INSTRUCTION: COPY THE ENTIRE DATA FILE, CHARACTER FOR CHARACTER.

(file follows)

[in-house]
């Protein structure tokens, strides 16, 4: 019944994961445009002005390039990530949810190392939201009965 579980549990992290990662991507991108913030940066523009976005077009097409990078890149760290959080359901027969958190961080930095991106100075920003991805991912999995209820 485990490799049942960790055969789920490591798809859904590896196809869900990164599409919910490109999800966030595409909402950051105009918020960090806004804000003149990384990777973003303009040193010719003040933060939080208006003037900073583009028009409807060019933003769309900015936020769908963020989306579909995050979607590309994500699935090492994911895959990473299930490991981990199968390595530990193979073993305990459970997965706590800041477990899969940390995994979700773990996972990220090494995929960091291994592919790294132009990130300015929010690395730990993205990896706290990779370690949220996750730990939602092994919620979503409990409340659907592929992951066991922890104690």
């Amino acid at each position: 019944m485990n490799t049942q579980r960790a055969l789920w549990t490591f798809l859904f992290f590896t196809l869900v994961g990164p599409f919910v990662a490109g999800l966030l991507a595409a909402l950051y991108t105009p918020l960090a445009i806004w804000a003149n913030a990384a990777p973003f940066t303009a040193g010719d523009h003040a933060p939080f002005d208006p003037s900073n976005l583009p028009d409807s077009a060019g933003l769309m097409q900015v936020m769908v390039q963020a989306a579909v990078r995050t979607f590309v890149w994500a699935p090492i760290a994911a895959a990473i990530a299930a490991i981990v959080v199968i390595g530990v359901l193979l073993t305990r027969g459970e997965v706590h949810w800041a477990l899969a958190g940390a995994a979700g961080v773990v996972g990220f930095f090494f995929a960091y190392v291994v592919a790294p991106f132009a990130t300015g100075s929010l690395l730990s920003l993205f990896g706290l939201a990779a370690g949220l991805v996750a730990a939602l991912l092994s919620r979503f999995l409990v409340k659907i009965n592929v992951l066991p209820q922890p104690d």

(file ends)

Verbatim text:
[in-house]
């Protein structure tokens, strides 16, 4: 019944994961445009002005390039990530949810190392939201009965 579980549990992290990662991507991108913030940066523009976005077009097409990078890149760290959080359901027969958190961080930095991106100075920003991805991912999995209820 485990490799049942960790055969789920490591798809859904590896196809869900990164599409919910490109999800966030595409909402950051105009918020960090806004804000003149990384990777973003303009040193010719003040933060939080208006003037900073583009028009409807060019933003769309900015936020769908963020989306579909995050979607590309994500699935090492994911895959990473299930490991981990199968390595530990193979073993305990459970997965706590800041477990899969940390995994979700773990996972990220090494995929960091291994592919790294132009990130300015929010690395730990993205990896706290990779370690949220996750730990939602092994919620979503409990409340659907592929992951066991922890104690």
């Amino acid at each position: 019944m485990n490799t049942q579980r960790a055969l789920w549990t490591f798809l859904f992290f590896t196809l869900v994961g990164p599409f919910v990662a490109g999800l966030l991507a595409a909402l950051y991108t105009p918020l960090a445009i806004w804000a003149n913030a990384a990777p973003f940066t303009a040193g010719d523009h003040a933060p939080f002005d208006p003037s900073n976005l583009p028009d409807s077009a060019g933003l769309m097409q900015v936020m769908v390039q963020a989306a579909v990078r995050t979607f590309v890149w994500a699935p090492i760290a994911a895959a990473i990530a299930a490991i981990v959080v199968i390595g530990v359901l193979l073993t305990r027969g459970e997965v706590h949810w800041a477990l899969a958190g940390a995994a979700g961080v773990v996972g990220f930095f090494f995929a960091y190392v291994v592919a790294p991106f132009a990130t300015g100075s929010l690395l730990s920003l993205f990896g706290l939201a990779a370690g949220l991805v996750a730990a939602l991912l092994s919620r979503f999995l409990v409340k659907i009965n592929v992951l066991p209820q922890p104690d």